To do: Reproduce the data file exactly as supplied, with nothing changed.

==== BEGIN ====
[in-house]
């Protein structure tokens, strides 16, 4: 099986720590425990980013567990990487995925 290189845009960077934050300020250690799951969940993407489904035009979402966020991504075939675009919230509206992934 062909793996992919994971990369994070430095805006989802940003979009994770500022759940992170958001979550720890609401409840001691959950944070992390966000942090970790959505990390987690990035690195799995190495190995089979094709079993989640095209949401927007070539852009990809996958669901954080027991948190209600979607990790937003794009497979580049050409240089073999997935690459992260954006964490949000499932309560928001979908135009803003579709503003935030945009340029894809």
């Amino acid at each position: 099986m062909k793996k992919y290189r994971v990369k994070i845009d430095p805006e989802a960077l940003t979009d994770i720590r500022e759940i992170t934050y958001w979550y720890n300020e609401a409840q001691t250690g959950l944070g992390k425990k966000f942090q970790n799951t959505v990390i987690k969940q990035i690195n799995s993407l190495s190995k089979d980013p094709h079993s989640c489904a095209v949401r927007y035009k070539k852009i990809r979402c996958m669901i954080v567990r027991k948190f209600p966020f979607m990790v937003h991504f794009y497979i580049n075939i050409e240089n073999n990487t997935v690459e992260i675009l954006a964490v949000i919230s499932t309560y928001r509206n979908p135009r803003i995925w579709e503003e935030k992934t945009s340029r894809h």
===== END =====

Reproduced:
[in-house]
């Protein structure tokens, strides 16, 4: 099986720590425990980013567990990487995925 290189845009960077934050300020250690799951969940993407489904035009979402966020991504075939675009919230509206992934 062909793996992919994971990369994070430095805006989802940003979009994770500022759940992170958001979550720890609401409840001691959950944070992390966000942090970790959505990390987690990035690195799995190495190995089979094709079993989640095209949401927007070539852009990809996958669901954080027991948190209600979607990790937003794009497979580049050409240089073999997935690459992260954006964490949000499932309560928001979908135009803003579709503003935030945009340029894809």
């Amino acid at each position: 099986m062909k793996k992919y290189r994971v990369k994070i845009d430095p805006e989802a960077l940003t979009d994770i720590r500022e759940i992170t934050y958001w979550y720890n300020e609401a409840q001691t250690g959950l944070g992390k425990k966000f942090q970790n799951t959505v990390i987690k969940q990035i690195n799995s993407l190495s190995k089979d980013p094709h079993s989640c489904a095209v949401r927007y035009k070539k852009i990809r979402c996958m669901i954080v567990r027991k948190f209600p966020f979607m990790v937003h991504f794009y497979i580049n075939i050409e240089n073999n990487t997935v690459e992260i675009l954006a964490v949000i919230s499932t309560y928001r509206n979908p135009r803003i995925w579709e503003e935030k992934t945009s340029r894809h």